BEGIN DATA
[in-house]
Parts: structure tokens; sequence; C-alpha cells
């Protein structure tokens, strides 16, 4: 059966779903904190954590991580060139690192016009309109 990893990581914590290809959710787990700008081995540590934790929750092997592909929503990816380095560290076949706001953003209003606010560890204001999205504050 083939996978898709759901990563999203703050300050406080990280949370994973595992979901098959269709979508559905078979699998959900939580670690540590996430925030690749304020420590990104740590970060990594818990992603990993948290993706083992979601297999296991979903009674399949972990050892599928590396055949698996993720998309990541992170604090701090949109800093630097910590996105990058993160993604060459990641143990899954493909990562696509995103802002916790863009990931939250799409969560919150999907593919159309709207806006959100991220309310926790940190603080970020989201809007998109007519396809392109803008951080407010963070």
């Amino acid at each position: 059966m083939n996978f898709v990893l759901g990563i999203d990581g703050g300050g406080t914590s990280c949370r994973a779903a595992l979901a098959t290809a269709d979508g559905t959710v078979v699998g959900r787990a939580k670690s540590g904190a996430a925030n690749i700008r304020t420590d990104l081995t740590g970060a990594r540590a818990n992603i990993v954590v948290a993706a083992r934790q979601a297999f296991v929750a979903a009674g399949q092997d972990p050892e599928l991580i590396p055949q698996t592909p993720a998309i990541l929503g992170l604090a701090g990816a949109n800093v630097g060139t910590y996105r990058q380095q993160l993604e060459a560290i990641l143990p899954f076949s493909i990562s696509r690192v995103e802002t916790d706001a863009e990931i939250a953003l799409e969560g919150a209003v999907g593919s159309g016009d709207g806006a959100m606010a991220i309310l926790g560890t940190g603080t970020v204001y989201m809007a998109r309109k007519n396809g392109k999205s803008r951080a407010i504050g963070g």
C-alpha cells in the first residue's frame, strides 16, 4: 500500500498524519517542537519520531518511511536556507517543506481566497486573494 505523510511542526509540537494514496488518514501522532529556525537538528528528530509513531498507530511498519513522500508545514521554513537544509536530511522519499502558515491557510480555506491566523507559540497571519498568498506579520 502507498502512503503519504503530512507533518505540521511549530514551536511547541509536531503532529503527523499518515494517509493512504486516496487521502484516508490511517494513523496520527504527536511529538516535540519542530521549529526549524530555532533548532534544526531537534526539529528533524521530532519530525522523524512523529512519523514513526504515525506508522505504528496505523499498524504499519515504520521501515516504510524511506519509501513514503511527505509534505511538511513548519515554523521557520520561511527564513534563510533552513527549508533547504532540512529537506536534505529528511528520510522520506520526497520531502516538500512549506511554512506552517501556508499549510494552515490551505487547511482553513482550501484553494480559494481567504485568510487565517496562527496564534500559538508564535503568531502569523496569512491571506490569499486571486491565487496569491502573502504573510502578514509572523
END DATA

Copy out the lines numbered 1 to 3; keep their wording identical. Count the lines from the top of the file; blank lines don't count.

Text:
[in-house]
Parts: structure tokens; sequence; C-alpha cells
């Protein structure tokens, strides 16, 4: 059966779903904190954590991580060139690192016009309109 990893990581914590290809959710787990700008081995540590934790929750092997592909929503990816380095560290076949706001953003209003606010560890204001999205504050 083939996978898709759901990563999203703050300050406080990280949370994973595992979901098959269709979508559905078979699998959900939580670690540590996430925030690749304020420590990104740590970060990594818990992603990993948290993706083992979601297999296991979903009674399949972990050892599928590396055949698996993720998309990541992170604090701090949109800093630097910590996105990058993160993604060459990641143990899954493909990562696509995103802002916790863009990931939250799409969560919150999907593919159309709207806006959100991220309310926790940190603080970020989201809007998109007519396809392109803008951080407010963070």